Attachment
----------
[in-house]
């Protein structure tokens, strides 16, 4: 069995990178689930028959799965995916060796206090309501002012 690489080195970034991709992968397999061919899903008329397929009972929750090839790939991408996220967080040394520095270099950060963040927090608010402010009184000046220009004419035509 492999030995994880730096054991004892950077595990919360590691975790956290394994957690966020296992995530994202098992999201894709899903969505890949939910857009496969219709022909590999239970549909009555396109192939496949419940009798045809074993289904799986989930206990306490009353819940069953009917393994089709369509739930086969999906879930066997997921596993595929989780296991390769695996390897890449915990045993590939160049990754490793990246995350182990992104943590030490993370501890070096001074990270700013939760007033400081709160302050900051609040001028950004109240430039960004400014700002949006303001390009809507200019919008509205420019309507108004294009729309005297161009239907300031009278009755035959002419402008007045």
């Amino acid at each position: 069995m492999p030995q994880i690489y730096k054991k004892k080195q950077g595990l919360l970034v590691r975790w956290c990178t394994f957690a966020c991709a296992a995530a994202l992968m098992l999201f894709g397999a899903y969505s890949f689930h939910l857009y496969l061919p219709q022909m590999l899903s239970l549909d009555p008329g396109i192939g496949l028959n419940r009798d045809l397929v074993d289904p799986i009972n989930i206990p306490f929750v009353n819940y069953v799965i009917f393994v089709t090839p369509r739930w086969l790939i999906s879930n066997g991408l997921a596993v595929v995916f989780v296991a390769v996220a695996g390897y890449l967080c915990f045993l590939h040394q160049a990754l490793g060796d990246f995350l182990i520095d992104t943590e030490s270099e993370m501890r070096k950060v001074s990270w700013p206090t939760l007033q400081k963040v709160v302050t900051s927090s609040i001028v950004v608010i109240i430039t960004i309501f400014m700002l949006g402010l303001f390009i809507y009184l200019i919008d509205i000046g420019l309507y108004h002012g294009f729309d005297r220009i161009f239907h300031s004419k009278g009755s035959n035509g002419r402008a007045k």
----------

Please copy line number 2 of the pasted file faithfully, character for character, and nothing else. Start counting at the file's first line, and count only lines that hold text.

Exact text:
């Protein structure tokens, strides 16, 4: 069995990178689930028959799965995916060796206090309501002012 690489080195970034991709992968397999061919899903008329397929009972929750090839790939991408996220967080040394520095270099950060963040927090608010402010009184000046220009004419035509 492999030995994880730096054991004892950077595990919360590691975790956290394994957690966020296992995530994202098992999201894709899903969505890949939910857009496969219709022909590999239970549909009555396109192939496949419940009798045809074993289904799986989930206990306490009353819940069953009917393994089709369509739930086969999906879930066997997921596993595929989780296991390769695996390897890449915990045993590939160049990754490793990246995350182990992104943590030490993370501890070096001074990270700013939760007033400081709160302050900051609040001028950004109240430039960004400014700002949006303001390009809507200019919008509205420019309507108004294009729309005297161009239907300031009278009755035959002419402008007045």